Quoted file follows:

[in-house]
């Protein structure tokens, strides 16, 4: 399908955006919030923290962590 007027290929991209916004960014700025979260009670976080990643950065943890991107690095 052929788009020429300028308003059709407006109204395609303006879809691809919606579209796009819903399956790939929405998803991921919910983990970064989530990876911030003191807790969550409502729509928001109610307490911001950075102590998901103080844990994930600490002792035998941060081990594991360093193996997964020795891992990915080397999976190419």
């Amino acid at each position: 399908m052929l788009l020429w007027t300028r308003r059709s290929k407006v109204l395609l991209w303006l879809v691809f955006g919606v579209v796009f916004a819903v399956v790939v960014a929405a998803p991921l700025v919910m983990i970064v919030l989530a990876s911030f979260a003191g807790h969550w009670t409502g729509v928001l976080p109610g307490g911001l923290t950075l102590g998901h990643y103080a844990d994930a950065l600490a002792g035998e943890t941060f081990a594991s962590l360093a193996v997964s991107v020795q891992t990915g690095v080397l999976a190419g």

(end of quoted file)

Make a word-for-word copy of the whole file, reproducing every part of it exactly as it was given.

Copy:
[in-house]
């Protein structure tokens, strides 16, 4: 399908955006919030923290962590 007027290929991209916004960014700025979260009670976080990643950065943890991107690095 052929788009020429300028308003059709407006109204395609303006879809691809919606579209796009819903399956790939929405998803991921919910983990970064989530990876911030003191807790969550409502729509928001109610307490911001950075102590998901103080844990994930600490002792035998941060081990594991360093193996997964020795891992990915080397999976190419």
């Amino acid at each position: 399908m052929l788009l020429w007027t300028r308003r059709s290929k407006v109204l395609l991209w303006l879809v691809f955006g919606v579209v796009f916004a819903v399956v790939v960014a929405a998803p991921l700025v919910m983990i970064v919030l989530a990876s911030f979260a003191g807790h969550w009670t409502g729509v928001l976080p109610g307490g911001l923290t950075l102590g998901h990643y103080a844990d994930a950065l600490a002792g035998e943890t941060f081990a594991s962590l360093a193996v997964s991107v020795q891992t990915g690095v080397l999976a190419g």